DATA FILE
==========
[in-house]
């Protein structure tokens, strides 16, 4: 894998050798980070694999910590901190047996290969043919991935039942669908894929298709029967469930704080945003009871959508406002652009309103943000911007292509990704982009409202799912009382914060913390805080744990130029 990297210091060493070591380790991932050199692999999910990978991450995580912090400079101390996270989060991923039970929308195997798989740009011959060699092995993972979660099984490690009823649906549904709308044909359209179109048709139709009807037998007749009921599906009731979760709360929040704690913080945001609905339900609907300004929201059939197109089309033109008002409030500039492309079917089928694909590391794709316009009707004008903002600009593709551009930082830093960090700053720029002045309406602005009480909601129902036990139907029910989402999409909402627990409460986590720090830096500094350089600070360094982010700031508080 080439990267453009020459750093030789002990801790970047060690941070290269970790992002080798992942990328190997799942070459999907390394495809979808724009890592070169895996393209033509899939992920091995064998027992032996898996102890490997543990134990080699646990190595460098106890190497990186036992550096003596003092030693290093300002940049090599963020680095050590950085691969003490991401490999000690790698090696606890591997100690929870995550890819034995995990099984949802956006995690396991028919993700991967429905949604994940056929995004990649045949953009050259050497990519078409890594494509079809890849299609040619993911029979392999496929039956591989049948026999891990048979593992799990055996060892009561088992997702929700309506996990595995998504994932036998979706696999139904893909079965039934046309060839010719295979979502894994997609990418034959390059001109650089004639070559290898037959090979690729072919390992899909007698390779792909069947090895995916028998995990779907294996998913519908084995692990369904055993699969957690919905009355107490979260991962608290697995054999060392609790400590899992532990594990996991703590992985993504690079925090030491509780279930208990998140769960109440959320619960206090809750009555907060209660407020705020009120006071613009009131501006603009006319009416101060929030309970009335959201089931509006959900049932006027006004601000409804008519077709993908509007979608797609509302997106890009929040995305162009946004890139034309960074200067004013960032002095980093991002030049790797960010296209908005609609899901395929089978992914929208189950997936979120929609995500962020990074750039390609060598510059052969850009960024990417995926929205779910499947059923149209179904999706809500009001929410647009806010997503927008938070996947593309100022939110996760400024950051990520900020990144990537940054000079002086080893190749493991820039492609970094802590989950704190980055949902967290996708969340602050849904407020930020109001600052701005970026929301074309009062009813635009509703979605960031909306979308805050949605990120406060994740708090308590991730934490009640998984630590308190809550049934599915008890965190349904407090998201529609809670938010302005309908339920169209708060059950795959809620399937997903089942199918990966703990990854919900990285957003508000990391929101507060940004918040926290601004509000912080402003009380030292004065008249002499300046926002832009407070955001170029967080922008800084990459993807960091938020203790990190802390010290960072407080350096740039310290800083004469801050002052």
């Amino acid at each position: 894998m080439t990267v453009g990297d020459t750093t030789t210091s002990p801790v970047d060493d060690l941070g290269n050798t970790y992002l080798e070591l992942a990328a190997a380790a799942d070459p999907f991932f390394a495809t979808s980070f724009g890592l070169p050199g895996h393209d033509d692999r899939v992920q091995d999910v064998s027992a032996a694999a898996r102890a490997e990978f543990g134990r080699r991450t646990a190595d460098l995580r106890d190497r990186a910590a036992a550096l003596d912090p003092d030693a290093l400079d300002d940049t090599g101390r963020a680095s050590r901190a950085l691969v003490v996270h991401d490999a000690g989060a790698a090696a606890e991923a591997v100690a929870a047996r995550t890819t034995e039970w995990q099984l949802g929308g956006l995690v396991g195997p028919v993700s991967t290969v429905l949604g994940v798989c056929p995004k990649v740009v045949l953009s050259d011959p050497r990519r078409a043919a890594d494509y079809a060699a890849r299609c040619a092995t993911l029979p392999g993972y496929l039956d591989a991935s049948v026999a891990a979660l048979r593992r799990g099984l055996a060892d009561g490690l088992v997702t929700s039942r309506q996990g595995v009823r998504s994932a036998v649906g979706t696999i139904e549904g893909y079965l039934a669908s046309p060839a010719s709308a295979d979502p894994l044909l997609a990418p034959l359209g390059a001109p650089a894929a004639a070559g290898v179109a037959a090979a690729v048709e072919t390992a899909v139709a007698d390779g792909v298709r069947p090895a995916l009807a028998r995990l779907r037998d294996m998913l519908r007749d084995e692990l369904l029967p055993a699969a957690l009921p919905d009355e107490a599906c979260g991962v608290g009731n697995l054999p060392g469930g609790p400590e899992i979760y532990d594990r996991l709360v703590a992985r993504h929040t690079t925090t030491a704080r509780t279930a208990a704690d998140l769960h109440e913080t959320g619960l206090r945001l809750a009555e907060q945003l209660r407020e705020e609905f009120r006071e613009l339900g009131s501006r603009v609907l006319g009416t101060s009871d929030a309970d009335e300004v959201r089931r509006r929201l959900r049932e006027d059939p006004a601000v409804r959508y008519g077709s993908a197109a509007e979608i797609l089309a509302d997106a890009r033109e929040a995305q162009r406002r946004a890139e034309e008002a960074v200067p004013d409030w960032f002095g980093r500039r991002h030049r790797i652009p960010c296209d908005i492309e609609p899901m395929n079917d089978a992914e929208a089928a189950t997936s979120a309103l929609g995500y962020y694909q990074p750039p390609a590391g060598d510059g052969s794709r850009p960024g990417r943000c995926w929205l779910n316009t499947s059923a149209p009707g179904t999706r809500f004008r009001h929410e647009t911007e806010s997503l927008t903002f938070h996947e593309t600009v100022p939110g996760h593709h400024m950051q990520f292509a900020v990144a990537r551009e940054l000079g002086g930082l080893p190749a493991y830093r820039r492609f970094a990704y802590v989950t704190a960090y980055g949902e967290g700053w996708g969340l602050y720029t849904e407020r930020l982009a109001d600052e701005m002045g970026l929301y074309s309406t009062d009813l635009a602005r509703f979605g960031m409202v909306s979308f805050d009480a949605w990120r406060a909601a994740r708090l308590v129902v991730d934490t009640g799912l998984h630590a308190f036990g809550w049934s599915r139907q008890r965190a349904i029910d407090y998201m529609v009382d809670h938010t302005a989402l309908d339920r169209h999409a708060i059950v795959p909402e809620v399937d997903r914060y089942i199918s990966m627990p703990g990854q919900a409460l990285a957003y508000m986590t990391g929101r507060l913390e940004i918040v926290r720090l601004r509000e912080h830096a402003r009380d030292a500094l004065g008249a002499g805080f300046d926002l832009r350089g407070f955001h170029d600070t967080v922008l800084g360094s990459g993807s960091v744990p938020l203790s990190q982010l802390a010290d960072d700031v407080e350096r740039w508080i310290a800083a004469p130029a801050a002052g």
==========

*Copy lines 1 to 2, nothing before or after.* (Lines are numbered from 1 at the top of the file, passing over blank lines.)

[in-house]
């Protein structure tokens, strides 16, 4: 894998050798980070694999910590901190047996290969043919991935039942669908894929298709029967469930704080945003009871959508406002652009309103943000911007292509990704982009409202799912009382914060913390805080744990130029 990297210091060493070591380790991932050199692999999910990978991450995580912090400079101390996270989060991923039970929308195997798989740009011959060699092995993972979660099984490690009823649906549904709308044909359209179109048709139709009807037998007749009921599906009731979760709360929040704690913080945001609905339900609907300004929201059939197109089309033109008002409030500039492309079917089928694909590391794709316009009707004008903002600009593709551009930082830093960090700053720029002045309406602005009480909601129902036990139907029910989402999409909402627990409460986590720090830096500094350089600070360094982010700031508080 080439990267453009020459750093030789002990801790970047060690941070290269970790992002080798992942990328190997799942070459999907390394495809979808724009890592070169895996393209033509899939992920091995064998027992032996898996102890490997543990134990080699646990190595460098106890190497990186036992550096003596003092030693290093300002940049090599963020680095050590950085691969003490991401490999000690790698090696606890591997100690929870995550890819034995995990099984949802956006995690396991028919993700991967429905949604994940056929995004990649045949953009050259050497990519078409890594494509079809890849299609040619993911029979392999496929039956591989049948026999891990048979593992799990055996060892009561088992997702929700309506996990595995998504994932036998979706696999139904893909079965039934046309060839010719295979979502894994997609990418034959390059001109650089004639070559290898037959090979690729072919390992899909007698390779792909069947090895995916028998995990779907294996998913519908084995692990369904055993699969957690919905009355107490979260991962608290697995054999060392609790400590899992532990594990996991703590992985993504690079925090030491509780279930208990998140769960109440959320619960206090809750009555907060209660407020705020009120006071613009009131501006603009006319009416101060929030309970009335959201089931509006959900049932006027006004601000409804008519077709993908509007979608797609509302997106890009929040995305162009946004890139034309960074200067004013960032002095980093991002030049790797960010296209908005609609899901395929089978992914929208189950997936979120929609995500962020990074750039390609060598510059052969850009960024990417995926929205779910499947059923149209179904999706809500009001929410647009806010997503927008938070996947593309100022939110996760400024950051990520900020990144990537940054000079002086080893190749493991820039492609970094802590989950704190980055949902967290996708969340602050849904407020930020109001600052701005970026929301074309009062009813635009509703979605960031909306979308805050949605990120406060994740708090308590991730934490009640998984630590308190809550049934599915008890965190349904407090998201529609809670938010302005309908339920169209708060059950795959809620399937997903089942199918990966703990990854919900990285957003508000990391929101507060940004918040926290601004509000912080402003009380030292004065008249002499300046926002832009407070955001170029967080922008800084990459993807960091938020203790990190802390010290960072407080350096740039310290800083004469801050002052």